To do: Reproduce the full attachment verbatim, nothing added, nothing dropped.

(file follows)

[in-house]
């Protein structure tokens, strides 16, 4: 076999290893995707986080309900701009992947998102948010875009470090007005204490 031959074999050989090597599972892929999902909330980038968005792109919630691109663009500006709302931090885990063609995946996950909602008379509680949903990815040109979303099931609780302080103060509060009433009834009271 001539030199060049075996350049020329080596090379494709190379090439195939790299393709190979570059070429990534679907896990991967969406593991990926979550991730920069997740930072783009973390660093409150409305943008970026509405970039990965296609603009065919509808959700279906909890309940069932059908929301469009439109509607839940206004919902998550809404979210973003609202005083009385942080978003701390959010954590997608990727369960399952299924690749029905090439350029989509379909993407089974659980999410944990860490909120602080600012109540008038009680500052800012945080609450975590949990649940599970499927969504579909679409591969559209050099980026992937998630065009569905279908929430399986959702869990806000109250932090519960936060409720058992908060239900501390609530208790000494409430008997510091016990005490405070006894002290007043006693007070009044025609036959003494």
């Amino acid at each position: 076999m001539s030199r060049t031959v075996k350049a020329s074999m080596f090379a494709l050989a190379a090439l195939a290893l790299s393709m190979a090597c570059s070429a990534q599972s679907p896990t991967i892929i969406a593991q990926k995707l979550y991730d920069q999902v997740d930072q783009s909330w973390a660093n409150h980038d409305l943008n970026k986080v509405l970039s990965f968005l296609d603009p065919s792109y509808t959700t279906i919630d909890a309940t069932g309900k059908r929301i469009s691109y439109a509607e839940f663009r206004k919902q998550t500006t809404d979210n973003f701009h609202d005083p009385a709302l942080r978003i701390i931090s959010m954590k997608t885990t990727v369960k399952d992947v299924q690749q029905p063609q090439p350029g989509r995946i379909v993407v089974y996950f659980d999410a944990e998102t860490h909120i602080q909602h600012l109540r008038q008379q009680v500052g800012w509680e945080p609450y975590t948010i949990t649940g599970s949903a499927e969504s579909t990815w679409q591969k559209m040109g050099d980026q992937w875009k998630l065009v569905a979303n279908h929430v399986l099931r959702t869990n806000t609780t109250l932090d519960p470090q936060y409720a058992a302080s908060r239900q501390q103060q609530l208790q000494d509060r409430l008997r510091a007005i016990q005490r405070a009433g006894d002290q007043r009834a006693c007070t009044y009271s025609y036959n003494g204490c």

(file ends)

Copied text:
[in-house]
């Protein structure tokens, strides 16, 4: 076999290893995707986080309900701009992947998102948010875009470090007005204490 031959074999050989090597599972892929999902909330980038968005792109919630691109663009500006709302931090885990063609995946996950909602008379509680949903990815040109979303099931609780302080103060509060009433009834009271 001539030199060049075996350049020329080596090379494709190379090439195939790299393709190979570059070429990534679907896990991967969406593991990926979550991730920069997740930072783009973390660093409150409305943008970026509405970039990965296609603009065919509808959700279906909890309940069932059908929301469009439109509607839940206004919902998550809404979210973003609202005083009385942080978003701390959010954590997608990727369960399952299924690749029905090439350029989509379909993407089974659980999410944990860490909120602080600012109540008038009680500052800012945080609450975590949990649940599970499927969504579909679409591969559209050099980026992937998630065009569905279908929430399986959702869990806000109250932090519960936060409720058992908060239900501390609530208790000494409430008997510091016990005490405070006894002290007043006693007070009044025609036959003494």
């Amino acid at each position: 076999m001539s030199r060049t031959v075996k350049a020329s074999m080596f090379a494709l050989a190379a090439l195939a290893l790299s393709m190979a090597c570059s070429a990534q599972s679907p896990t991967i892929i969406a593991q990926k995707l979550y991730d920069q999902v997740d930072q783009s909330w973390a660093n409150h980038d409305l943008n970026k986080v509405l970039s990965f968005l296609d603009p065919s792109y509808t959700t279906i919630d909890a309940t069932g309900k059908r929301i469009s691109y439109a509607e839940f663009r206004k919902q998550t500006t809404d979210n973003f701009h609202d005083p009385a709302l942080r978003i701390i931090s959010m954590k997608t885990t990727v369960k399952d992947v299924q690749q029905p063609q090439p350029g989509r995946i379909v993407v089974y996950f659980d999410a944990e998102t860490h909120i602080q909602h600012l109540r008038q008379q009680v500052g800012w509680e945080p609450y975590t948010i949990t649940g599970s949903a499927e969504s579909t990815w679409q591969k559209m040109g050099d980026q992937w875009k998630l065009v569905a979303n279908h929430v399986l099931r959702t869990n806000t609780t109250l932090d519960p470090q936060y409720a058992a302080s908060r239900q501390q103060q609530l208790q000494d509060r409430l008997r510091a007005i016990q005490r405070a009433g006894d002290q007043r009834a006693c007070t009044y009271s025609y036959n003494g204490c």